When I think of asparagus, I think of spring. I also think of California. Not necessarily in that order. Okay, it is one of the first produce crops to appear after the winter and for folks thinking seasonally, those green (or purple) stalks are a welcome sight at markets. Indeed, supermarkets often promote asparagus (perhaps as a loss leader) in springtime sales flyers. But in the Flyover States, those supermarket spears often originate from California (or Washington State). Or so I thought. Did you know that Michigan is actually the third largest producer of asparagus in the United States? I didn’t know either. Why Michigan? Well, growing asparagus requires soils that drain well, so the sandy soils of Michigan certainly meet that requirement. Think about Michigan’s location: It’s not THE Great Lakes State for nothing! Michigan shares boundaries with four of the Great Lakes: Huron, Superior, Erie, and, of course, Michigan. Sorry, Ontario!
The Great Lakes are a remnant of the last glaciation and retreat, forming when the Laurentide ice sheet retreated. And the soils of Michigan reflect the materials carried by the glacier and left behind when it receded–silts and sands and stuff, oh my! Also, the soils should freeze occasionally, so again, Michigan fits the bill. But here’s a question–is my supermarket asparagus from my neighbor to the north (given that I’m in Indiana, that neighbor would be Michigan). So, I took a trip to my local supermarket to see from where the asparagus they proffer for sale actually originates. Turns out, my local Marsh supermarket stocks asparagus from California. At least it isn’t China (the world’s largest producer) or Peru (number two in production). Fortunately for me, I’ve got access to wonderful local asparagus!
Asparagus is native to Europe, Africa (North), and parts of Asia. It didn’t really appear in the United States until the mid-19th century. Asparagus has been considered both a food and a medicine, as well as an aphrodisiac, no doubt owing to its rather phallic appearance.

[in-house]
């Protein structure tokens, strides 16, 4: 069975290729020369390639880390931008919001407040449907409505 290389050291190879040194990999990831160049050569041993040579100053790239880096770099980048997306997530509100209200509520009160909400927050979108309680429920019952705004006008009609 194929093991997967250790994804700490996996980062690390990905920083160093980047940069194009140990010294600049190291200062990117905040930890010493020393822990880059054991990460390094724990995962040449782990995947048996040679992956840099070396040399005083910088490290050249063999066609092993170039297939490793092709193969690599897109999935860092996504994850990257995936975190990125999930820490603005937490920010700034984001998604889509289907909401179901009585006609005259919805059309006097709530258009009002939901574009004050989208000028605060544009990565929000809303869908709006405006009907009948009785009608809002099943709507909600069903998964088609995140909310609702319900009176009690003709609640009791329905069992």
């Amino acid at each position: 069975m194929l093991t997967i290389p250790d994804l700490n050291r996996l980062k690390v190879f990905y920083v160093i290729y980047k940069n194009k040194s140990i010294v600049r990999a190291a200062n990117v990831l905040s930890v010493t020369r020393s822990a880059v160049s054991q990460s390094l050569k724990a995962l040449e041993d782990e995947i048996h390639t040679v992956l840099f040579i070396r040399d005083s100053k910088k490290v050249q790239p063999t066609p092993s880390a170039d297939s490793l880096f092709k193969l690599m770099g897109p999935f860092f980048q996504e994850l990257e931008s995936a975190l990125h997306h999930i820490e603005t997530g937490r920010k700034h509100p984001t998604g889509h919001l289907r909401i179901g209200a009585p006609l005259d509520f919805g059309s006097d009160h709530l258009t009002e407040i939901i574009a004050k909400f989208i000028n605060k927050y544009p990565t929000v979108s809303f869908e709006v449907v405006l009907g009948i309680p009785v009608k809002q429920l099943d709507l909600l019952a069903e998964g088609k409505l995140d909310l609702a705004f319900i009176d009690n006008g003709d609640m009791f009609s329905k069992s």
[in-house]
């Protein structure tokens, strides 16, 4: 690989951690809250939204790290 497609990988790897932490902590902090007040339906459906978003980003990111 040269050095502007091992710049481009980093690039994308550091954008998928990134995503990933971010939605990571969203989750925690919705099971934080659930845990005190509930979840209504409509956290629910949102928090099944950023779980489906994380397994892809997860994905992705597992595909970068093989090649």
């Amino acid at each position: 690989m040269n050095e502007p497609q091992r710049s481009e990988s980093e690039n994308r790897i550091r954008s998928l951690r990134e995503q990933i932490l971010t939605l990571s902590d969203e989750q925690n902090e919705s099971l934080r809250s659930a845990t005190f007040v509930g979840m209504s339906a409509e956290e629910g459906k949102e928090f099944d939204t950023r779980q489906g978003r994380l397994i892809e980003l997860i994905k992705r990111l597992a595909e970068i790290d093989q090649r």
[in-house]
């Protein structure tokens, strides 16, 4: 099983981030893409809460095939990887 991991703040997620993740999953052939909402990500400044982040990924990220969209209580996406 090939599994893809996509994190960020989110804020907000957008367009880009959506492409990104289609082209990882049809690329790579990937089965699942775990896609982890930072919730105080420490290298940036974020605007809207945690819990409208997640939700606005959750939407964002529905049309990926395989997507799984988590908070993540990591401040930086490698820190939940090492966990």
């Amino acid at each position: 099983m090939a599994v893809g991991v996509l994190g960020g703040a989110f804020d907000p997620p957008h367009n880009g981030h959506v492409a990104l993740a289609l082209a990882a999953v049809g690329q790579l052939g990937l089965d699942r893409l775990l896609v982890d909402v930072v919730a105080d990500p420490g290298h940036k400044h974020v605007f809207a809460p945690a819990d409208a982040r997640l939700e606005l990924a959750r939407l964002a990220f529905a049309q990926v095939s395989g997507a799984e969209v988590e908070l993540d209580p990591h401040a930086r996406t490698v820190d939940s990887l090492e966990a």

In much of Europe (Germany, the Netherlands, Italy, Belgium, etc.), asparagus is eaten as a white vegetable, renowned for its tenderness and flavor. I recall the excitement of Spargelzeit (asparagus time) in Germany, where it was served with hollandaise sauce. Americans typically eat the plant green. Interestingly, both white and green asparagus are cultivated from the same plant—to keep asparagus white, shoots are kept covered to prevent exposure to the sun (and thus keeping the process of photosynthesis from occurring).
I love asparagus, especially roasted or grilled! On my first trip to the farmers market of the outdoor season, I stumbled across—not literally—local PURPLE asparagus.
The grower told me that other customers found the purple variety (and it is a different variety) a bit sweeter. Ever the foodie, I bought a bunch and roasted them (recipe in the next post). The verdict? Yes, sweeter and full of flavor. And I love the color!
- Asparagus is often sold in bunches affixed by a rubber band. Remove the band toward the bottom (where the stalks have been cut off) or simply snip the band with a pair of scissors to avoid damaging the asparagus tips.
- To keep your asparagus fresh if not using immediately, place the stalks in a jar or glass with some water, then put the glass/jar in the refrigerator.